“Our study highlights the characteristics of electrical signals in tomato horticultural plant elicited by herbivory and wounding and emphasizes the role of GLR genes in JA synthesis and herbivores resistance, which will provide new insights into the mechanism of herbivory defense in crop plants and the potential role of electrical signals in balancing defense and growth tradeoffs in plants in response to herbivory”said Professor Yu.

Reference: Chaoyi HU, Siqi DUAN, Jie ZHOU, Jingquan YU. CHARACTERISTICS OF HERBIVORY/WOUND-ELICITED ELECTRICAL SIGNAL TRANSDUCTION IN TOMATO. Frontiers of Agricultural Science and Engineering, 2021,8(2): 292–301

About Frontiers of Agricultural Science and Engineering

Frontiers of Agricultural Science and Engineering (FASE) is an international journal, which is aimed to publish papers that advance the understanding of scientific, technological/engineering, socioeconomic, institutional/policy and management factors that drive current and future agricultural productivity and sustainability. Our goal is to use FASE as a platform to foster scientific information flow, stimulate transdisciplinary inquiries that have strong multi-disciplinary connections, and cultivate research and idea exchanges that address agricultural sustainability challenges regionally and globally.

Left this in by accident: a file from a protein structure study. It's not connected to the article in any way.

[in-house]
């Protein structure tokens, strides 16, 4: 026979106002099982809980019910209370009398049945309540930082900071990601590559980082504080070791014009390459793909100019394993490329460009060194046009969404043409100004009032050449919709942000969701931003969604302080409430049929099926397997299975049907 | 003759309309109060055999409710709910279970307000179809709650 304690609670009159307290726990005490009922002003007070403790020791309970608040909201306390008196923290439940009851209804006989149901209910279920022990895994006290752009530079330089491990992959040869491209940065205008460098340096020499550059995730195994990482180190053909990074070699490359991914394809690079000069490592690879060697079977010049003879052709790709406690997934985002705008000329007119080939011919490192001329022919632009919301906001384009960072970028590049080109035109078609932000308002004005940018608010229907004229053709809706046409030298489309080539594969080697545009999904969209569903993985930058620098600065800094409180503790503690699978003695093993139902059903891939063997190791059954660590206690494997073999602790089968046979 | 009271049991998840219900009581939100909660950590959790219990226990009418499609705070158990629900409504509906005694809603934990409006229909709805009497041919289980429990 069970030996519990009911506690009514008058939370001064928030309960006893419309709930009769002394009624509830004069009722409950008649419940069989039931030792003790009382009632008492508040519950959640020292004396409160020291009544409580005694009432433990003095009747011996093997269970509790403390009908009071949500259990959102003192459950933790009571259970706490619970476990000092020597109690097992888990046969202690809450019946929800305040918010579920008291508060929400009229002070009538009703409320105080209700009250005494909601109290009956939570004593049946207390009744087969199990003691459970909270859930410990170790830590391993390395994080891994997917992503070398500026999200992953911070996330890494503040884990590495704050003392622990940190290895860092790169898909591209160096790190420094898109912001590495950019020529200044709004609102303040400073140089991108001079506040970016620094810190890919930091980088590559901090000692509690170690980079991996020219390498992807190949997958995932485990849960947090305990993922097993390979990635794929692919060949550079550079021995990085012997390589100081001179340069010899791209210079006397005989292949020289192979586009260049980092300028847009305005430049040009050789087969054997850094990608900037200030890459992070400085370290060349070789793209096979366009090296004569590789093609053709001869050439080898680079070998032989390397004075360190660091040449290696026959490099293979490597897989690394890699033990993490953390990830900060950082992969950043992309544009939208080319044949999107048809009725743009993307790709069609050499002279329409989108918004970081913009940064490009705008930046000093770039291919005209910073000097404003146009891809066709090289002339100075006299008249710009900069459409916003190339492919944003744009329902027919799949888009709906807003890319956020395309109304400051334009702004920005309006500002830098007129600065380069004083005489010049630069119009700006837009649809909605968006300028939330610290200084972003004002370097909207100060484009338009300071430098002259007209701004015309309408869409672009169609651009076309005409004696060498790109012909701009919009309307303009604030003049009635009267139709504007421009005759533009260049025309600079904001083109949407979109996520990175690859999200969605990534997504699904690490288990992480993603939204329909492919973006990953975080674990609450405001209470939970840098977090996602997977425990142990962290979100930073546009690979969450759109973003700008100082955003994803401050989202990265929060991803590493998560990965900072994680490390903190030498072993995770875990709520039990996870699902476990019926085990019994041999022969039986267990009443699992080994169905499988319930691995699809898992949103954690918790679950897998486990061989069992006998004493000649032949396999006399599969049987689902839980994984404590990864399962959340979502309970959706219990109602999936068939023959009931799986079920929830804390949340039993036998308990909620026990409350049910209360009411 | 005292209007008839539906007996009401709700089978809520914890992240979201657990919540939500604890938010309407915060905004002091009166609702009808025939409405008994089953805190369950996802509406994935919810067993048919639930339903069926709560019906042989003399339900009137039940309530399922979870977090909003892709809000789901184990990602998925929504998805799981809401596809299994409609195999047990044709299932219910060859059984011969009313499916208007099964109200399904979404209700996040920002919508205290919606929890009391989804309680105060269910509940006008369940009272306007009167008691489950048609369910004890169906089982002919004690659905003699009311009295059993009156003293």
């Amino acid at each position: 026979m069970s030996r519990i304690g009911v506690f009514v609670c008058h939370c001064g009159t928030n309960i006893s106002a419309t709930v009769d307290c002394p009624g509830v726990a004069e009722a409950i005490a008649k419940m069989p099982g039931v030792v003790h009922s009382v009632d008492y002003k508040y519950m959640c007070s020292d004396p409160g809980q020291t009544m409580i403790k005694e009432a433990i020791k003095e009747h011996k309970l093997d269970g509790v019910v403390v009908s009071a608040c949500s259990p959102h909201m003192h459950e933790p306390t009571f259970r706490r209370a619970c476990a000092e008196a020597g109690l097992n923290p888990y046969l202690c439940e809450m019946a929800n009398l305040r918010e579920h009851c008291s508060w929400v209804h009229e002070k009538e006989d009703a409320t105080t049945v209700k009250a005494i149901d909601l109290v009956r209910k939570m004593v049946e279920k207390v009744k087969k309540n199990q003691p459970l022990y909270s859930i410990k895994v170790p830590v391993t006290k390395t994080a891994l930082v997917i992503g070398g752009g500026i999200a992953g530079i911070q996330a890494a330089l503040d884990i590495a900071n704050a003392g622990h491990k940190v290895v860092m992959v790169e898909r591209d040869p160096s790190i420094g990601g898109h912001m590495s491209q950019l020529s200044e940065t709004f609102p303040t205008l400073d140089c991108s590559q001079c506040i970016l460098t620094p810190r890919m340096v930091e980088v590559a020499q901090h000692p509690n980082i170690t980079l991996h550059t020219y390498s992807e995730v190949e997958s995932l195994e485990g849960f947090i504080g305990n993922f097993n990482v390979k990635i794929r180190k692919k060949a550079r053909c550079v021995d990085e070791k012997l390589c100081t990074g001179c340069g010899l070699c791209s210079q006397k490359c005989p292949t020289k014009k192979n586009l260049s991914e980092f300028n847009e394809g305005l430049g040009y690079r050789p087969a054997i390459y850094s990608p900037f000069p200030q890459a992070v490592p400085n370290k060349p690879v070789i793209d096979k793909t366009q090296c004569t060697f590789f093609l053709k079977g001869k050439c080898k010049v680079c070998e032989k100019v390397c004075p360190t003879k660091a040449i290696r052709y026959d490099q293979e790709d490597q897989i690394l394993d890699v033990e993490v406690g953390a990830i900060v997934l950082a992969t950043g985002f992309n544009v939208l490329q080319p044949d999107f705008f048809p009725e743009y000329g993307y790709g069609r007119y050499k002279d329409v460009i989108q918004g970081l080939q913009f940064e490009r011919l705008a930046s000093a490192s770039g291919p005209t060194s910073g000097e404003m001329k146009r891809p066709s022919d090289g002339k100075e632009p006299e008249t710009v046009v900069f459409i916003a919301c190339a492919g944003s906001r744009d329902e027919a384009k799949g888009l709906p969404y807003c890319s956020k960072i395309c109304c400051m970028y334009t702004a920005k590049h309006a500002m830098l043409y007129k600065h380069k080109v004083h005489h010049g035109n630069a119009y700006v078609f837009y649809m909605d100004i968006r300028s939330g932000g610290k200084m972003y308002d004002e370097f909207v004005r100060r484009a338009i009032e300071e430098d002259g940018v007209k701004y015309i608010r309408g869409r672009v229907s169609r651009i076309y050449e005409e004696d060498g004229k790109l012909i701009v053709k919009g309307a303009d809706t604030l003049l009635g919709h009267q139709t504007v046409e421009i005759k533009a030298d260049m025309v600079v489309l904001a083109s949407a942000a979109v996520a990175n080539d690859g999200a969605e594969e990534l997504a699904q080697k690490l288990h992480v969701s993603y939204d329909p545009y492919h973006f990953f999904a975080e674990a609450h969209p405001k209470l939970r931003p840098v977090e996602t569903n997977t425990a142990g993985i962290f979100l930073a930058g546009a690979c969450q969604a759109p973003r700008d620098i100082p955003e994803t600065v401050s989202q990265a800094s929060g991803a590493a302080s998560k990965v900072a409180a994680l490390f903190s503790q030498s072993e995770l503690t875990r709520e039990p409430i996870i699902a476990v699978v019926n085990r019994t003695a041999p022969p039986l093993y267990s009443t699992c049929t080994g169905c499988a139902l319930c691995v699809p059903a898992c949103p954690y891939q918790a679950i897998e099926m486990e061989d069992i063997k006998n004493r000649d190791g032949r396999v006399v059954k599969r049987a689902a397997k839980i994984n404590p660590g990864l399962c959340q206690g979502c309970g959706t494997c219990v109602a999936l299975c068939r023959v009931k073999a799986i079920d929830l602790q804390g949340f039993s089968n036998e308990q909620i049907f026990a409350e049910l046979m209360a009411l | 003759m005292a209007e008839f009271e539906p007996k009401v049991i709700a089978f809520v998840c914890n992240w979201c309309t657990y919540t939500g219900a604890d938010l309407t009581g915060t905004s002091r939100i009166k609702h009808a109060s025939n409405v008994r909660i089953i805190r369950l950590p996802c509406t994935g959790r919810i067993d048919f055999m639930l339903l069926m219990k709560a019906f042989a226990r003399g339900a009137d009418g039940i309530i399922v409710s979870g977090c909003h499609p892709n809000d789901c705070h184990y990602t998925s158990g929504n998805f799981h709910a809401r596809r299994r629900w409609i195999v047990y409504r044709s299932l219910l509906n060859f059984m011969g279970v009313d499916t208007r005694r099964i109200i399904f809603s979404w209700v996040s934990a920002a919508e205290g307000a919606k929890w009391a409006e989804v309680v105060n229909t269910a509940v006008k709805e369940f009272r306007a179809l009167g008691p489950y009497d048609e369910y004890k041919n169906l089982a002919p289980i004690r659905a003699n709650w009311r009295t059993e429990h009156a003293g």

FASE is an open-access journal published quarterly with no page charges. Contributions may include cutting-edge research, science news, commentaries, perspectives, or reviews. In addition to publishing regular review and research articles, the journal also publishes‘Hot Topic’issues that focus on strategically selected subject matter of high impact, or emerging concerns to address future agricultural development pathways at regional and global levels, and are guest-edited by scientists in their areas of research. Proposals for special issues are welcome and can be submitted any time.

About Higher Education Press

Founded in May 1954, Higher Education Press Limited Company (HEP), affiliated with the Ministry of Education, is one of the earliest institutions committed to educational publishing after the establishment of P. R. China in 1949. After striving for six decades, HEP has developed into a major comprehensive publisher, with products in various forms and at different levels. Both for import and export, HEP has been striving to fill in the gap of domestic and foreign markets and meet the demand of global customers by collaborating with more than 200 partners throughout the world and selling products and services in 32 languages globally. Now, HEP ranks among China's top publishers in terms of copyright export volume and the world's top 50 largest publishing enterprises in terms of comprehensive strength.

The Frontiers Journals series published by HEP includes 28 English academic journals, covering the largest academic fields in China at present. Among the series, 13 have been indexed by SCI, 6 by EI, 2 by MEDLINE, 1 by A&HCI. HEP's academic monographs have won about 300 different kinds of publishing funds and awards both at home and abroad.